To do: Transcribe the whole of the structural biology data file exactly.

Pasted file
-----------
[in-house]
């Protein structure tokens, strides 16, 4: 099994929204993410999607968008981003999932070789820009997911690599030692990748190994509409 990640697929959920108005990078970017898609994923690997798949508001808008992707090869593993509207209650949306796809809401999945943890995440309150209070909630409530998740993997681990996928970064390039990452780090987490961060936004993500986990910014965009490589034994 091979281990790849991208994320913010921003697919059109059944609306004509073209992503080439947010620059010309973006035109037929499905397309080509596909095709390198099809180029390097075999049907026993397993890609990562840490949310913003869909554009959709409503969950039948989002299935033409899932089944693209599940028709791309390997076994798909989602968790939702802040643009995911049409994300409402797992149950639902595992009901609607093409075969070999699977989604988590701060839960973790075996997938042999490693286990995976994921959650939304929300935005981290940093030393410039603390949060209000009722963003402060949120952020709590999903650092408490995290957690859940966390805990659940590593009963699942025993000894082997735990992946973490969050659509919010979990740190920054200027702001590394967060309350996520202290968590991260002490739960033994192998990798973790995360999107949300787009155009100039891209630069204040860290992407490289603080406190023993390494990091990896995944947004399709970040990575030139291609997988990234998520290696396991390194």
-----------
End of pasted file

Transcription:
[in-house]
């Protein structure tokens, strides 16, 4: 099994929204993410999607968008981003999932070789820009997911690599030692990748190994509409 990640697929959920108005990078970017898609994923690997798949508001808008992707090869593993509207209650949306796809809401999945943890995440309150209070909630409530998740993997681990996928970064390039990452780090987490961060936004993500986990910014965009490589034994 091979281990790849991208994320913010921003697919059109059944609306004509073209992503080439947010620059010309973006035109037929499905397309080509596909095709390198099809180029390097075999049907026993397993890609990562840490949310913003869909554009959709409503969950039948989002299935033409899932089944693209599940028709791309390997076994798909989602968790939702802040643009995911049409994300409402797992149950639902595992009901609607093409075969070999699977989604988590701060839960973790075996997938042999490693286990995976994921959650939304929300935005981290940093030393410039603390949060209000009722963003402060949120952020709590999903650092408490995290957690859940966390805990659940590593009963699942025993000894082997735990992946973490969050659509919010979990740190920054200027702001590394967060309350996520202290968590991260002490739960033994192998990798973790995360999107949300787009155009100039891209630069204040860290992407490289603080406190023993390494990091990896995944947004399709970040990575030139291609997988990234998520290696396991390194």